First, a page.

8th Circuit Clarifies "Reasonably Calculated To Lead To Academic Progress"
A few days ago, the 8th Circuit Court of Appeals decided the case of C.B. v. Special School District No. 1, Minneapolis, Minnesota. This case involved a child with a learning disability who had spent kindergarten through the fifth grade in the public school system. He made very little, if any, academic progress during that time. His parents, therefore, moved him to a private special education program for the sixth grade and filed a claim for reimbursement for the cost of the program.
At the conclusion of a due process hearing, the administrative law judge (ALJ) determined that the child was entitled to reimbursement for tuition because the school district had failed to provide appropriate education and the private school was appropriate. The case made its way up to the federal district court and the judge reversed the ALJ's decision on the grounds that, because all the students there had learning disabilities and received special education, it was not the least restrictive environment and was therefore not appropriate under federal law. The judge also found that the district could offer an appropriate program (even though, in reality, it had not done so in a timely way).
The 8th Circuit reversed the district court and explained that the student's minimal progress was not enough to show that the public school program was "reasonably calculated to lead to academic progress." The record showed that the gap in reading skills between the child and his peers continued to widen. When the child was in the sixth grade he was only reading on a first grade level - in spite of IQ tests reflecting that he was capable of a lot more. Although a school district is not obligated to maximize a child's potential, it is obligated to provide individualized education and services that will provide real educational benefit. It's still a case-by-case determination. But, in this instance, this kind of slight, barely noticeable progress for a child with average intellectual ability and a positive attitude toward school/work is not sufficient.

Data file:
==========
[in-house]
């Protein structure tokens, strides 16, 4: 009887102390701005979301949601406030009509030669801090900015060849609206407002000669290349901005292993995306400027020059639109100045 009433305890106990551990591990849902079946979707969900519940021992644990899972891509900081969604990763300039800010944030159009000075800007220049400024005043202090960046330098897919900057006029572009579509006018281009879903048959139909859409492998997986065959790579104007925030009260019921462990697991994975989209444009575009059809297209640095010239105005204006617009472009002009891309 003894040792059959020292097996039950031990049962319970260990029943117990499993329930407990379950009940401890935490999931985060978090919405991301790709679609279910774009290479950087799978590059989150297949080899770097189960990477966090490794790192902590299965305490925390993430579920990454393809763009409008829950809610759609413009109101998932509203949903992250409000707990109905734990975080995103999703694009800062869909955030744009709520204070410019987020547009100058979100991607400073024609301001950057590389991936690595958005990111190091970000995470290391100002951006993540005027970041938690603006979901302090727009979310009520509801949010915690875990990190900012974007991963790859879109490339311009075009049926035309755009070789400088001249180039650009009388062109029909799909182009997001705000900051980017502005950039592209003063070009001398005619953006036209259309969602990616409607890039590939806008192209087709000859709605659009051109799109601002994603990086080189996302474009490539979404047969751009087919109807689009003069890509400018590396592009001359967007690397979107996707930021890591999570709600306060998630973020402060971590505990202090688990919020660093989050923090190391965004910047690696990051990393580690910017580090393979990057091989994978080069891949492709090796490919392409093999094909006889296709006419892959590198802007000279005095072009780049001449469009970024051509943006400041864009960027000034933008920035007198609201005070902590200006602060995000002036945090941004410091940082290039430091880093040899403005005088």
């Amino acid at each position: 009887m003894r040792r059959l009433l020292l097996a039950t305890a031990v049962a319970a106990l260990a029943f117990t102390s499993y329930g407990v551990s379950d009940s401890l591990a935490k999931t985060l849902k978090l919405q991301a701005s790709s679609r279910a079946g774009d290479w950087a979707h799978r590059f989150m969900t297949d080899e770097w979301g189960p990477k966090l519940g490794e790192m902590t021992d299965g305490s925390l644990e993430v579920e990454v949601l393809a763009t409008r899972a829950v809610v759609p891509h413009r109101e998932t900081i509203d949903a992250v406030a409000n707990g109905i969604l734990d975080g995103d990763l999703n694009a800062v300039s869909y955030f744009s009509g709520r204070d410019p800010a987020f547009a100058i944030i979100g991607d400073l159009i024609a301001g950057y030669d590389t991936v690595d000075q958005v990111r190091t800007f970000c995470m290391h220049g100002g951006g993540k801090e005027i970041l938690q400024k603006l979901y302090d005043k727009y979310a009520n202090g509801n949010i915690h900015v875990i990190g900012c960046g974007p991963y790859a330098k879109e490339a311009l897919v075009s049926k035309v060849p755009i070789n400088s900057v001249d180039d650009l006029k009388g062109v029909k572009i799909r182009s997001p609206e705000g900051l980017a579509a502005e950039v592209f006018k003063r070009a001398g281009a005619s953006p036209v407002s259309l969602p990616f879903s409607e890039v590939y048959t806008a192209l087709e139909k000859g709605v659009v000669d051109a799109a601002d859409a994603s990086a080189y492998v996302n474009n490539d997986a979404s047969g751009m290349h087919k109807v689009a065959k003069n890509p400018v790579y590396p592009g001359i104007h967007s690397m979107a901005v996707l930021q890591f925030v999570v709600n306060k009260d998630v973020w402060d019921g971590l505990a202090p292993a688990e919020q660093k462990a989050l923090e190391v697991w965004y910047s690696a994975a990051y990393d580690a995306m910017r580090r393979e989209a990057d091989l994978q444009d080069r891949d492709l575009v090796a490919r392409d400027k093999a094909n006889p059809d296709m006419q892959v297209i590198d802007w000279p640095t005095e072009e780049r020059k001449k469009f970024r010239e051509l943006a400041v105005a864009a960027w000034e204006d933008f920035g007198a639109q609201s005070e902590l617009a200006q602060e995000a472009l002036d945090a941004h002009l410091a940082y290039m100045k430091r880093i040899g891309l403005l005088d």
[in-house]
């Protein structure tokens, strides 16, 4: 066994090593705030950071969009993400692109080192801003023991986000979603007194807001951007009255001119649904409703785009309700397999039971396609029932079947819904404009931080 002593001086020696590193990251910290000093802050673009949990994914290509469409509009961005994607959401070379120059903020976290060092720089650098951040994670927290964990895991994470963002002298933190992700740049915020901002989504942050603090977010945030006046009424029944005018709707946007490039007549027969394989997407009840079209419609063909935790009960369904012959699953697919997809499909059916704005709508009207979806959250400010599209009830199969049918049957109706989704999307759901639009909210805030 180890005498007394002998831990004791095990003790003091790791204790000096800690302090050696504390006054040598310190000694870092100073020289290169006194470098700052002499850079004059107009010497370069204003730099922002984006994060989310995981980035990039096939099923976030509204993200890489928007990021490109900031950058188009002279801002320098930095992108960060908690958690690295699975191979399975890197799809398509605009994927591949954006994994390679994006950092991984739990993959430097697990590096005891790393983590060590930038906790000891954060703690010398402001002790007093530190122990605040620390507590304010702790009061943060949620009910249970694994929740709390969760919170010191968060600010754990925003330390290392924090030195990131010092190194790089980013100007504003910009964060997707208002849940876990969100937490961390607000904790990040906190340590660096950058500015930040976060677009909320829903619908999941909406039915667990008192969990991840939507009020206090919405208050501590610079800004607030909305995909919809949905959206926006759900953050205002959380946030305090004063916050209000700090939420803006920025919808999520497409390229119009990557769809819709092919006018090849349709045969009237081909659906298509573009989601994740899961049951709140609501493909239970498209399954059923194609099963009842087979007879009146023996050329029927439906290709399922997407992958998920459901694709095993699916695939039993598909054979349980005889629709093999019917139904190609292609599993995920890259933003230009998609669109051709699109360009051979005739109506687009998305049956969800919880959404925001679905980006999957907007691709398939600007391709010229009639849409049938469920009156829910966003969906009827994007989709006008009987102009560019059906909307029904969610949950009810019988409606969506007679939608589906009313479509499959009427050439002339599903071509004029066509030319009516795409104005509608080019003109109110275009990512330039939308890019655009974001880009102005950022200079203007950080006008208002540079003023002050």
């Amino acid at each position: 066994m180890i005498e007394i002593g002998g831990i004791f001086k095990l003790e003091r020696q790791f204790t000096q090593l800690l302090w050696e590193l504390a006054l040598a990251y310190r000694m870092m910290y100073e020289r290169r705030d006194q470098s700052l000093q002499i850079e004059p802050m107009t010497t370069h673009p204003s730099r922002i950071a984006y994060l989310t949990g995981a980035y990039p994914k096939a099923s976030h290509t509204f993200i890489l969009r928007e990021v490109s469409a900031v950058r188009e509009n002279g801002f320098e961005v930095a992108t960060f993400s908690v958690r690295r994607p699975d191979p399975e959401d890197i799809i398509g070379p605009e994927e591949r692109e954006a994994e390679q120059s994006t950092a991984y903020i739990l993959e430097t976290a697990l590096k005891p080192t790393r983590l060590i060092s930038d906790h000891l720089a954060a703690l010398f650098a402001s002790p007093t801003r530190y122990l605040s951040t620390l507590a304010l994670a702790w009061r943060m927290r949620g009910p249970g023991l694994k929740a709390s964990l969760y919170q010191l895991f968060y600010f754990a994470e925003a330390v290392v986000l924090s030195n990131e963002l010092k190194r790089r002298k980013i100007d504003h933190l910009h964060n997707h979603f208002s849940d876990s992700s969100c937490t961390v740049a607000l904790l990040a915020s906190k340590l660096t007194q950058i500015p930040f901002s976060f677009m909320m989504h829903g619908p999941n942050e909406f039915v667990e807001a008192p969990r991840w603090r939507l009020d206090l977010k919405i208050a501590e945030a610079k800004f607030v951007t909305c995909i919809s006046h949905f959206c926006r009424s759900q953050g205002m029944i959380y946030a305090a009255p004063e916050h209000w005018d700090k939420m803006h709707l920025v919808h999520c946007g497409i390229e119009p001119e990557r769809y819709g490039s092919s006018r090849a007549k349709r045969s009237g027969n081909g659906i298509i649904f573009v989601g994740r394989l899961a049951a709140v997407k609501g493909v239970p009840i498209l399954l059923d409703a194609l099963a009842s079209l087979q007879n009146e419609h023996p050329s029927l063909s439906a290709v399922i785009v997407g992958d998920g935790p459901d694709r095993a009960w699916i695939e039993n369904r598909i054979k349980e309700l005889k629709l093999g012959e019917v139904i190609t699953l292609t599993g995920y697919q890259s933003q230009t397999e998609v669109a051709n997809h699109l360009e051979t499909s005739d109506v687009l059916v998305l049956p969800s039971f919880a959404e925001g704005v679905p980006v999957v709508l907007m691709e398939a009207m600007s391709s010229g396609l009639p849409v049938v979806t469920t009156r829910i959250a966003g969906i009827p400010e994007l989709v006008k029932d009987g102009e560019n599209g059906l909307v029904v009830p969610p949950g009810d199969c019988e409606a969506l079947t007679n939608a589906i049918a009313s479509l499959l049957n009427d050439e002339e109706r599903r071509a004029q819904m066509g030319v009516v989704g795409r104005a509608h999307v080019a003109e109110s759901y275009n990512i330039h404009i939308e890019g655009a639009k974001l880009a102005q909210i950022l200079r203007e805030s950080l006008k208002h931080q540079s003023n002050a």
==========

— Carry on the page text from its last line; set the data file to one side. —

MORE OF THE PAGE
The court also reminded the school district that a private school placement does not have to meet all of the strict requirements that a public school might. Although federal law provides that children should be educated in the least restrictive environment, a private school does not have to satisfy this requirement in order to be appropriate. The court explained that the concept of least restrictive environment comes from Congress wanting to prevent "relegating handicapped children to private institutions or warehousing them in special classes." But here, the private school was able to provide this child with an educational benefit and the decision to place him there was a result of the school district's failure to fulfill its obligation. Therefore, the mere fact that the school contains mostly special education students and few mainstreaming opportunities is not necessarily an impediment to reimbursement. Here it was not an impediment and the parents were awarded reimbursement.